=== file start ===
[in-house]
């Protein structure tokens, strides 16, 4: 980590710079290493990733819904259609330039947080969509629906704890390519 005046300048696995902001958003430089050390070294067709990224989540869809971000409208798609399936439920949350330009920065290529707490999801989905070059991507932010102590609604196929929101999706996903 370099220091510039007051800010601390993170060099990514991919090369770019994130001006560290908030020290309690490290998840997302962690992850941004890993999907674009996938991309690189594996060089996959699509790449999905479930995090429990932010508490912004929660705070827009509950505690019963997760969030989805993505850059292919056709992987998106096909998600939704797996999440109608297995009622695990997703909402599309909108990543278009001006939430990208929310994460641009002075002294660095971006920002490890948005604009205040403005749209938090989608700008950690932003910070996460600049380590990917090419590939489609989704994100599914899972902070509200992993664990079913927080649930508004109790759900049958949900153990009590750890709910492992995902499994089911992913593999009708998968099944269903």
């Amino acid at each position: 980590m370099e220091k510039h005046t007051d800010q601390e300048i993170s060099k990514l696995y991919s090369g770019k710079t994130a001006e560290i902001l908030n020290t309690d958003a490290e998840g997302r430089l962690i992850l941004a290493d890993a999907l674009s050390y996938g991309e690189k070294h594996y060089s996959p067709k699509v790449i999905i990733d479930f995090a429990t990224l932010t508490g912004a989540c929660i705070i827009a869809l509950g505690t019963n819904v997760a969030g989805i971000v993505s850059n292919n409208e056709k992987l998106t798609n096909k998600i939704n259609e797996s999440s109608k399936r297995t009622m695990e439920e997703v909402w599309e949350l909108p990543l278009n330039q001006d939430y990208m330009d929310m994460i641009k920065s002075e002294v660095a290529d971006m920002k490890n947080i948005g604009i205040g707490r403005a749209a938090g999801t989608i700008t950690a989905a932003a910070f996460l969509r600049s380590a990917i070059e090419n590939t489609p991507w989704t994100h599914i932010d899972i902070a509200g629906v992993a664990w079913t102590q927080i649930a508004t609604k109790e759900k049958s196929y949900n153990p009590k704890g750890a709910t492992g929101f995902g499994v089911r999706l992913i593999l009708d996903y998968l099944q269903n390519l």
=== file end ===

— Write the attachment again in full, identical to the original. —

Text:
[in-house]
């Protein structure tokens, strides 16, 4: 980590710079290493990733819904259609330039947080969509629906704890390519 005046300048696995902001958003430089050390070294067709990224989540869809971000409208798609399936439920949350330009920065290529707490999801989905070059991507932010102590609604196929929101999706996903 370099220091510039007051800010601390993170060099990514991919090369770019994130001006560290908030020290309690490290998840997302962690992850941004890993999907674009996938991309690189594996060089996959699509790449999905479930995090429990932010508490912004929660705070827009509950505690019963997760969030989805993505850059292919056709992987998106096909998600939704797996999440109608297995009622695990997703909402599309909108990543278009001006939430990208929310994460641009002075002294660095971006920002490890948005604009205040403005749209938090989608700008950690932003910070996460600049380590990917090419590939489609989704994100599914899972902070509200992993664990079913927080649930508004109790759900049958949900153990009590750890709910492992995902499994089911992913593999009708998968099944269903």
């Amino acid at each position: 980590m370099e220091k510039h005046t007051d800010q601390e300048i993170s060099k990514l696995y991919s090369g770019k710079t994130a001006e560290i902001l908030n020290t309690d958003a490290e998840g997302r430089l962690i992850l941004a290493d890993a999907l674009s050390y996938g991309e690189k070294h594996y060089s996959p067709k699509v790449i999905i990733d479930f995090a429990t990224l932010t508490g912004a989540c929660i705070i827009a869809l509950g505690t019963n819904v997760a969030g989805i971000v993505s850059n292919n409208e056709k992987l998106t798609n096909k998600i939704n259609e797996s999440s109608k399936r297995t009622m695990e439920e997703v909402w599309e949350l909108p990543l278009n330039q001006d939430y990208m330009d929310m994460i641009k920065s002075e002294v660095a290529d971006m920002k490890n947080i948005g604009i205040g707490r403005a749209a938090g999801t989608i700008t950690a989905a932003a910070f996460l969509r600049s380590a990917i070059e090419n590939t489609p991507w989704t994100h599914i932010d899972i902070a509200g629906v992993a664990w079913t102590q927080i649930a508004t609604k109790e759900k049958s196929y949900n153990p009590k704890g750890a709910t492992g929101f995902g499994v089911r999706l992913i593999l009708d996903y998968l099944q269903n390519l």